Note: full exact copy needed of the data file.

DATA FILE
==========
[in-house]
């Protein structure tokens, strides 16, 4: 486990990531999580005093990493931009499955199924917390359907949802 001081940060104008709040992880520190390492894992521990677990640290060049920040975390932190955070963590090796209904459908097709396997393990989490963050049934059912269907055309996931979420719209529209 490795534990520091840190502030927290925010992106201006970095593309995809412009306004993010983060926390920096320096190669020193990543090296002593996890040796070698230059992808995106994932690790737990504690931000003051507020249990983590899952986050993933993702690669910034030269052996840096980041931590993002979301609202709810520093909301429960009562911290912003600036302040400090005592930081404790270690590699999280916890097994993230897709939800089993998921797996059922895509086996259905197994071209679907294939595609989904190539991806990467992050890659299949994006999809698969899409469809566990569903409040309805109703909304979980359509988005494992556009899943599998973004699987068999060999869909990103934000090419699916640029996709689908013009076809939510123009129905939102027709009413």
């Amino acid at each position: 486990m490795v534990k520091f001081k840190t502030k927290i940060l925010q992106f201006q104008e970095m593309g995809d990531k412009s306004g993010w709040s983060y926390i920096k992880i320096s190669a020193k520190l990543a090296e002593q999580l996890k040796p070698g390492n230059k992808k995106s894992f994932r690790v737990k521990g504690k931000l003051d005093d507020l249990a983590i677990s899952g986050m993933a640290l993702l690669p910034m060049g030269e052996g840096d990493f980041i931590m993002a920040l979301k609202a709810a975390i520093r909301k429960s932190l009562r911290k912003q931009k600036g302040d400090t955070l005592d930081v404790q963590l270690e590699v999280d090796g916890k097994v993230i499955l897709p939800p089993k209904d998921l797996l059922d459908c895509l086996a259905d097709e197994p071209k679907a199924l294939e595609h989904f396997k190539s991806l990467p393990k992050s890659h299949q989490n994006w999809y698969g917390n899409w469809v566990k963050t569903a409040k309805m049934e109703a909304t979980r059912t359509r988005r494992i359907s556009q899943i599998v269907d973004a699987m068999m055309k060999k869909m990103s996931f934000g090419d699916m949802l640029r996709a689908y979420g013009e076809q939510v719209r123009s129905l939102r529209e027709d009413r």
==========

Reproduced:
[in-house]
């Protein structure tokens, strides 16, 4: 486990990531999580005093990493931009499955199924917390359907949802 001081940060104008709040992880520190390492894992521990677990640290060049920040975390932190955070963590090796209904459908097709396997393990989490963050049934059912269907055309996931979420719209529209 490795534990520091840190502030927290925010992106201006970095593309995809412009306004993010983060926390920096320096190669020193990543090296002593996890040796070698230059992808995106994932690790737990504690931000003051507020249990983590899952986050993933993702690669910034030269052996840096980041931590993002979301609202709810520093909301429960009562911290912003600036302040400090005592930081404790270690590699999280916890097994993230897709939800089993998921797996059922895509086996259905197994071209679907294939595609989904190539991806990467992050890659299949994006999809698969899409469809566990569903409040309805109703909304979980359509988005494992556009899943599998973004699987068999060999869909990103934000090419699916640029996709689908013009076809939510123009129905939102027709009413």
């Amino acid at each position: 486990m490795v534990k520091f001081k840190t502030k927290i940060l925010q992106f201006q104008e970095m593309g995809d990531k412009s306004g993010w709040s983060y926390i920096k992880i320096s190669a020193k520190l990543a090296e002593q999580l996890k040796p070698g390492n230059k992808k995106s894992f994932r690790v737990k521990g504690k931000l003051d005093d507020l249990a983590i677990s899952g986050m993933a640290l993702l690669p910034m060049g030269e052996g840096d990493f980041i931590m993002a920040l979301k609202a709810a975390i520093r909301k429960s932190l009562r911290k912003q931009k600036g302040d400090t955070l005592d930081v404790q963590l270690e590699v999280d090796g916890k097994v993230i499955l897709p939800p089993k209904d998921l797996l059922d459908c895509l086996a259905d097709e197994p071209k679907a199924l294939e595609h989904f396997k190539s991806l990467p393990k992050s890659h299949q989490n994006w999809y698969g917390n899409w469809v566990k963050t569903a409040k309805m049934e109703a909304t979980r059912t359509r988005r494992i359907s556009q899943i599998v269907d973004a699987m068999m055309k060999k869909m990103s996931f934000g090419d699916m949802l640029r996709a689908y979420g013009e076809q939510v719209r123009s129905l939102r529209e027709d009413r």